Seeing is believing?

eyeSo what is the value of seeing? We actually see very little of what actually exists. Consider that you can see less than 1% of the electromagnetic spectrum and hear less than 1% of the acoustic spectrum. This puts things into perspective. Clearly seeing with human eyes has its limitation yet people put a lot of emphasis on seeing. WHY? 

We are, as I write, on the verge of exchanging on a property on a popular road in prime Hampstead. Many agents say they are selling properties in Hampstead but they are not, the property instead is in Finchley Rd, West Hampstead and Kilburn. In the same way when properties in Bayswater or Queensway are being sold in auction they are described as being sold in Notting Hill. 

However this property was on a prime road and actually in Hampstead. It consisted of roughly 1,100 sq. ft. and we were getting it at the knock down price of £700k. We understandably had interest from three of our investors all at the same time.


However one of them wanted to see the property and made an appointment to have a look at it the following day, and then was prepared to exchange straight after. Another party knew this was a deal right from the outset and went ahead and agreed to purchase the property blind. You cannot hang around when you see a deal.


So the deal was closed, on the day and without viewing, which annoyed the other party who had arranged for an appointment. The third buyer was one step behind, he was going to confirm whether he could make the appointment to me on the following day but the appointment was terminated. You cannot hang around once a deal is put your way. This property is about £300k cheaper than market value; therefore I cannot see from a financial point of view what anyone is doing which is worth more than £300k. The property is in a letable condition, and requires no work.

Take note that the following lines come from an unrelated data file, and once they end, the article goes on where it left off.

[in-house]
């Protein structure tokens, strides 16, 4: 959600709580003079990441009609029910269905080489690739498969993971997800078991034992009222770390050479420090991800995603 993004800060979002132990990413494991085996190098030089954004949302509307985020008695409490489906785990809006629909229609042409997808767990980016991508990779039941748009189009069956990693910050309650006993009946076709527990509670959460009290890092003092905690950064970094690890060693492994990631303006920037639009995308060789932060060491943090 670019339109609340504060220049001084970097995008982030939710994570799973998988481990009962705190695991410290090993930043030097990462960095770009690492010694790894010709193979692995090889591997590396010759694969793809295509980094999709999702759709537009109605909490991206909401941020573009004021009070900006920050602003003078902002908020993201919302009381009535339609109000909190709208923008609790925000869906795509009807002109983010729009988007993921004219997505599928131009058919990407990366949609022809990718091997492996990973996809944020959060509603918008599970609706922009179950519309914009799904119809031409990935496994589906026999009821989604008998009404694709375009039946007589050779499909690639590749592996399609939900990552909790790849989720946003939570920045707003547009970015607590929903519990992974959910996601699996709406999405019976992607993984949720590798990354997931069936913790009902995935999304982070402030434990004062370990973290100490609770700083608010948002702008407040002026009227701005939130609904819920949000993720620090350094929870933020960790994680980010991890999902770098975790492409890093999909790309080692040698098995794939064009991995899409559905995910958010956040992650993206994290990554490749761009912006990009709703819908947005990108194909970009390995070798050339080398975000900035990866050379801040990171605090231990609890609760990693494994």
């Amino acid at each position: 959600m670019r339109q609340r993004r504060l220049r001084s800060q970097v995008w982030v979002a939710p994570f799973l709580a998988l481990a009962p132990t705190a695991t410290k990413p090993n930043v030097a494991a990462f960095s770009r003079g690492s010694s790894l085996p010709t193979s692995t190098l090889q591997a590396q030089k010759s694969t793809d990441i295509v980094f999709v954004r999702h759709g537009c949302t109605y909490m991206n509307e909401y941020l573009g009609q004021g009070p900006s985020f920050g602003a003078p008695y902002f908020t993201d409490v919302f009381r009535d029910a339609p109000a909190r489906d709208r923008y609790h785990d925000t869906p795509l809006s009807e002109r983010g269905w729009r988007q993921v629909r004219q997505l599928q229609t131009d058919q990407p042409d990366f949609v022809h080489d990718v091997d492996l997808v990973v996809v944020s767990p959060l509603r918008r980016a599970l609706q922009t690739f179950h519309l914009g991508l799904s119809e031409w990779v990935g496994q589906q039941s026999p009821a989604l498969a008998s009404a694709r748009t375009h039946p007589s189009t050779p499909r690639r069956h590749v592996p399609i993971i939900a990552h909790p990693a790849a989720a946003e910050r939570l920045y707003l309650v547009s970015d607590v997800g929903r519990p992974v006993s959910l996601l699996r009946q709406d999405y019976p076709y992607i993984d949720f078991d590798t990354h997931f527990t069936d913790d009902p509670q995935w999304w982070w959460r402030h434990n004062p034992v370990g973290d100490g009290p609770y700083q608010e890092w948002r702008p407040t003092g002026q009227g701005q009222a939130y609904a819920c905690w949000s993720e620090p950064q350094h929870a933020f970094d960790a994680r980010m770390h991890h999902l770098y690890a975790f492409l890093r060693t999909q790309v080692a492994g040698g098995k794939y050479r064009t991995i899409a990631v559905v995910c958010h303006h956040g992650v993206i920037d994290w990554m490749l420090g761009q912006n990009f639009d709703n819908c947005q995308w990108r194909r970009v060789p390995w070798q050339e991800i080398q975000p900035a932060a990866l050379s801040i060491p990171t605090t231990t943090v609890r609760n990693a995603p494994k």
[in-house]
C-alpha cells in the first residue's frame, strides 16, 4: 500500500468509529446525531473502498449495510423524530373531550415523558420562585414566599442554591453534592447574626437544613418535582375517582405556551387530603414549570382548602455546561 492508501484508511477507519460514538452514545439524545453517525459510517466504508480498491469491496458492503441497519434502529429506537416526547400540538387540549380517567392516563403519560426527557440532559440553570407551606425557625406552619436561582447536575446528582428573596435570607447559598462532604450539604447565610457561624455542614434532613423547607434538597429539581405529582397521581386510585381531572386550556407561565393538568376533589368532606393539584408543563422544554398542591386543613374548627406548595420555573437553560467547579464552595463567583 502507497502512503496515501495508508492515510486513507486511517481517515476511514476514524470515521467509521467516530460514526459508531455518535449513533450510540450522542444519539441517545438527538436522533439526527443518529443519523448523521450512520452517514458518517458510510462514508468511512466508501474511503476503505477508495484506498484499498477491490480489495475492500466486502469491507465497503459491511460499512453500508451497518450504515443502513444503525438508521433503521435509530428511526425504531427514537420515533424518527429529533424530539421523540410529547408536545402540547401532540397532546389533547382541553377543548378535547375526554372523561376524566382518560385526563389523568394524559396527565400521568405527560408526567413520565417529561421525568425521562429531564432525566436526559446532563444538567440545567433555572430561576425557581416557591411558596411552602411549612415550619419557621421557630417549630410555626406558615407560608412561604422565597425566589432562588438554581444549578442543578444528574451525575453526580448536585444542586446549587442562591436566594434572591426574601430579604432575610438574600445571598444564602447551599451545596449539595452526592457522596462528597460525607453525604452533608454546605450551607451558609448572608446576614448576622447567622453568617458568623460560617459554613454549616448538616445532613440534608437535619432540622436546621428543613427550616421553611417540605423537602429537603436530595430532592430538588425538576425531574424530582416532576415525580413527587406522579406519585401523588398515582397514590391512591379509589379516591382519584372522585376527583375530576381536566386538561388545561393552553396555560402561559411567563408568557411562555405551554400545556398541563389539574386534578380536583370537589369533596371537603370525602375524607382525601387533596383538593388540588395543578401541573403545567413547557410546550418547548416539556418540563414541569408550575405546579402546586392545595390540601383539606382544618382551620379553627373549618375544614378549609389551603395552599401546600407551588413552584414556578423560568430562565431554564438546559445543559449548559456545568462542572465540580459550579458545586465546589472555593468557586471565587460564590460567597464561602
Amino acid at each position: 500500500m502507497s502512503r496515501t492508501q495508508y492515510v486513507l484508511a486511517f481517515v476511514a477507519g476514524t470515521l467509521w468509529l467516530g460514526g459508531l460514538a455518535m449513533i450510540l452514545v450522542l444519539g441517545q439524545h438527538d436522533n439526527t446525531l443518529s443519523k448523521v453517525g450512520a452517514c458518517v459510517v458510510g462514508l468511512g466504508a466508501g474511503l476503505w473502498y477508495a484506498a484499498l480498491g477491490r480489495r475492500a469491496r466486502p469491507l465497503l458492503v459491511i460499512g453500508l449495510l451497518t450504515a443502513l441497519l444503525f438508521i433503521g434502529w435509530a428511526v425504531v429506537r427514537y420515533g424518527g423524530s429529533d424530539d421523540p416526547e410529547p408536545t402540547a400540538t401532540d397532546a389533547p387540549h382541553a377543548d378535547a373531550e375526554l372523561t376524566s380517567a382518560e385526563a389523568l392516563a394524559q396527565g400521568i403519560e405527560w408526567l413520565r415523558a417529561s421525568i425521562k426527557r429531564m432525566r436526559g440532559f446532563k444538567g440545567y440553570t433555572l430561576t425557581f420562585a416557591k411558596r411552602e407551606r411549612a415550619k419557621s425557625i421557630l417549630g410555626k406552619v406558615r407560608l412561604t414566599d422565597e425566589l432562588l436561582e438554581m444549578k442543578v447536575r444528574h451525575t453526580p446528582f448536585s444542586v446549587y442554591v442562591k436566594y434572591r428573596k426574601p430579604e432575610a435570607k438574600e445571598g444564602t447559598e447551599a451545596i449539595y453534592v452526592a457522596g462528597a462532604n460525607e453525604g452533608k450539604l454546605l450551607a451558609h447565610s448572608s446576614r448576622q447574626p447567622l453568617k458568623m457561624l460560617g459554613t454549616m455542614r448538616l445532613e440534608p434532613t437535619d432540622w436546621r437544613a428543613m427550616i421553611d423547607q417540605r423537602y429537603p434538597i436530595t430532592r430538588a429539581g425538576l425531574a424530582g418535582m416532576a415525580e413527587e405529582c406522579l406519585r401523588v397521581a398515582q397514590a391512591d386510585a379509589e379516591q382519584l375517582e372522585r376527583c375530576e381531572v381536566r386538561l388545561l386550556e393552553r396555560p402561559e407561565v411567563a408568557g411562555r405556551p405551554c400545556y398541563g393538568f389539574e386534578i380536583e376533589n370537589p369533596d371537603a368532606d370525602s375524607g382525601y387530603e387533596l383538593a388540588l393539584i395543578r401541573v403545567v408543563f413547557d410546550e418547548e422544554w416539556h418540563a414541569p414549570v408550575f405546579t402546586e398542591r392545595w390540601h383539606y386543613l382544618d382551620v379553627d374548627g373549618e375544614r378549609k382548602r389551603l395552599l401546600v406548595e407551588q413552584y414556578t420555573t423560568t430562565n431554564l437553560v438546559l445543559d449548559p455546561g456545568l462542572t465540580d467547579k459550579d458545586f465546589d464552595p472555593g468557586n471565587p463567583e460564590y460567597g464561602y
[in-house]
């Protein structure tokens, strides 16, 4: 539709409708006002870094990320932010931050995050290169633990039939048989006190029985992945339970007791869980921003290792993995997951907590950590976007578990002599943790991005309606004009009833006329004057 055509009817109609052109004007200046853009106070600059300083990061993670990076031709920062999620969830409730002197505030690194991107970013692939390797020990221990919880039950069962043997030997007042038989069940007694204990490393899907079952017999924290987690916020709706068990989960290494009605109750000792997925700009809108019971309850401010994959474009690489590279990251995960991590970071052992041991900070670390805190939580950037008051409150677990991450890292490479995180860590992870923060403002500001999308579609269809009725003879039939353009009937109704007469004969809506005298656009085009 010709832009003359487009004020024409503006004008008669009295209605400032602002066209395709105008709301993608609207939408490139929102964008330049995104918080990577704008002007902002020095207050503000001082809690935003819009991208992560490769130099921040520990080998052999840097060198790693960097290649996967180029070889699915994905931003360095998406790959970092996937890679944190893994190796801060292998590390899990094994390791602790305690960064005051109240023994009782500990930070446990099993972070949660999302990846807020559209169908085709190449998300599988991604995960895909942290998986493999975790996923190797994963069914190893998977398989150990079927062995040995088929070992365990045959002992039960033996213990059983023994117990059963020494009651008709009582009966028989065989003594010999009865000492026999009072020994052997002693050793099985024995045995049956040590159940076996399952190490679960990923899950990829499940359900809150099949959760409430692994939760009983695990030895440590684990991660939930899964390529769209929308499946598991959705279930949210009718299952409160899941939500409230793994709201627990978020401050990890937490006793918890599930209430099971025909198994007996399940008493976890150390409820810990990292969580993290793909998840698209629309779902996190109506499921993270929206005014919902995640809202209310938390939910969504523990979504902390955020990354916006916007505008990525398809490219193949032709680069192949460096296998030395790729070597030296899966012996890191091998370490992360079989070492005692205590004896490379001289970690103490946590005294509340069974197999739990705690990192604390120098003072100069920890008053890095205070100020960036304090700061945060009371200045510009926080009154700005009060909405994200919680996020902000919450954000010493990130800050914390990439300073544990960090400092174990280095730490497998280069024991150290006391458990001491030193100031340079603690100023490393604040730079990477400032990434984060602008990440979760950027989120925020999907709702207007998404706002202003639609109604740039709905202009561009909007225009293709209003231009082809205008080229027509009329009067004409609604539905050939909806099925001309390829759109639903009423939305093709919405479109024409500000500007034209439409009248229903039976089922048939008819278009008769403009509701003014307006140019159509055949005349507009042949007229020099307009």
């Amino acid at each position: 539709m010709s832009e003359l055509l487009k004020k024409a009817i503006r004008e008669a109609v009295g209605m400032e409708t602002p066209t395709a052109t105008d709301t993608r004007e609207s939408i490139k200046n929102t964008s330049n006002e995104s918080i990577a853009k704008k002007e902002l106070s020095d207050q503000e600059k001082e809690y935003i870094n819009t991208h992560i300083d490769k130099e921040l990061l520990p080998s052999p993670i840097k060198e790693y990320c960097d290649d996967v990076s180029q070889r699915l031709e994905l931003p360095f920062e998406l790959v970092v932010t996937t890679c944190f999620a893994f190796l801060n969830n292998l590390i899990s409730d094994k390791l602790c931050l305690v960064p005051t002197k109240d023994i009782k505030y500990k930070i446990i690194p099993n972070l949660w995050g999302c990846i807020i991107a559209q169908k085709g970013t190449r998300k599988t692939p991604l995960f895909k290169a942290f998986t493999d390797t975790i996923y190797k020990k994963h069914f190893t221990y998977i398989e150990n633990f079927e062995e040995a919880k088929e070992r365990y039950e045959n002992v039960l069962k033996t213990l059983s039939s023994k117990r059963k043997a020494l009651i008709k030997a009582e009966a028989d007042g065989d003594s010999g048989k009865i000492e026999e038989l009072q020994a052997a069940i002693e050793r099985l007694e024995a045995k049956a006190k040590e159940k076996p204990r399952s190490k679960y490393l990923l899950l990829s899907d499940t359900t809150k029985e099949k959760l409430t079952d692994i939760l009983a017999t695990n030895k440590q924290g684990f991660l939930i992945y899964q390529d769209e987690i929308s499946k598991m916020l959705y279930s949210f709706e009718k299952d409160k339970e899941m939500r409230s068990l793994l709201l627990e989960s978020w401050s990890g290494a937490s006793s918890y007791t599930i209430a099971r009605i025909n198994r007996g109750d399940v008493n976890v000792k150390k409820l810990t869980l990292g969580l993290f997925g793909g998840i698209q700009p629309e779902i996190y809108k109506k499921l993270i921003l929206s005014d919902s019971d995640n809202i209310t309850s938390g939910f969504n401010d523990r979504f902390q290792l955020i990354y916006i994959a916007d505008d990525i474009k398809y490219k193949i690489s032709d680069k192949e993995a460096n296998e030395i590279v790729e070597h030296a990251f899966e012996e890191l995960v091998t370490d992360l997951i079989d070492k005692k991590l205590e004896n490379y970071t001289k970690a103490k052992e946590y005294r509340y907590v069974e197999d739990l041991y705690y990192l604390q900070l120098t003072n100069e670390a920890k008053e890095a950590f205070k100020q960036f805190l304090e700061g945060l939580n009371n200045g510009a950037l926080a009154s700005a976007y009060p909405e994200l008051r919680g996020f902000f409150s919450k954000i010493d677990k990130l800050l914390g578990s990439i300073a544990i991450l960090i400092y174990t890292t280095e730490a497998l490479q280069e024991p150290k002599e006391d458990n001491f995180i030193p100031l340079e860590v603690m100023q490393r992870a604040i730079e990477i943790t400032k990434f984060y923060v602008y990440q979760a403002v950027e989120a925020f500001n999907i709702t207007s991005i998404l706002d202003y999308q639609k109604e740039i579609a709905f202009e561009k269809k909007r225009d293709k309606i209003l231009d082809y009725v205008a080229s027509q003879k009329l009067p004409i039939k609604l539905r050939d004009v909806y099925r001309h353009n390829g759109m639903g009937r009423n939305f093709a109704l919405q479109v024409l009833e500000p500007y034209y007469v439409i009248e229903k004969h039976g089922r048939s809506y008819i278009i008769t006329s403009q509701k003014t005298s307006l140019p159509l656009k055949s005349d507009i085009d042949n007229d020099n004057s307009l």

We had a similar scenario when selling 5 flats in Earls court, Nevern Square, before we completed on them ourselves. We had a party interested who had proof of funds, had serious intention – but they wanted to see the property. 

We could not get access prior to completion for various reasons and they would not purchase without seeing. We were prepared to accept £5.5m prior to completion from someone ready to do the deal. 

But after completion we know we will resell the property for £6.5m perhaps even more, without doing any work by simply cutting up the leases. So the price has jumped up. Perhaps they will think we are being cheeky, but we are simply selling according to the market appetite.


They are of course free to not purchase the property without looking, but they will have to pay us £1m more. This is the price for being a doubting Thomas. It’s similar to playing a poker game when you’re putting bets down blind you get to put in half in the pot compared to someone who has seen the cards. Similar principle here.